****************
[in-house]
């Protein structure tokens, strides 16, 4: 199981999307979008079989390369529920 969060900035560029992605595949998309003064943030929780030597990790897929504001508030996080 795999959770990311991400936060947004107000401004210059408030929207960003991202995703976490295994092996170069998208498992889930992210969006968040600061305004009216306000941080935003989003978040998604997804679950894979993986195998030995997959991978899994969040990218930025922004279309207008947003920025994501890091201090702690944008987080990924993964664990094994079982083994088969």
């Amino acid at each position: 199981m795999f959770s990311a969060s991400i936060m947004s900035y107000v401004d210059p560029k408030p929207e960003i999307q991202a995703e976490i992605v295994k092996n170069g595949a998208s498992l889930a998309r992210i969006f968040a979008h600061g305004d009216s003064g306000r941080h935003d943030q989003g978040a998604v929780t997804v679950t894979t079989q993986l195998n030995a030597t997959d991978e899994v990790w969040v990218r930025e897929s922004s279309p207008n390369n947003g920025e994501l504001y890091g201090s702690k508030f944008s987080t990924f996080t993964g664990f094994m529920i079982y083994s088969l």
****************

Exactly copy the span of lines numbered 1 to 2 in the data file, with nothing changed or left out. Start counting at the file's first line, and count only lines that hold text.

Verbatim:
[in-house]
């Protein structure tokens, strides 16, 4: 199981999307979008079989390369529920 969060900035560029992605595949998309003064943030929780030597990790897929504001508030996080 795999959770990311991400936060947004107000401004210059408030929207960003991202995703976490295994092996170069998208498992889930992210969006968040600061305004009216306000941080935003989003978040998604997804679950894979993986195998030995997959991978899994969040990218930025922004279309207008947003920025994501890091201090702690944008987080990924993964664990094994079982083994088969």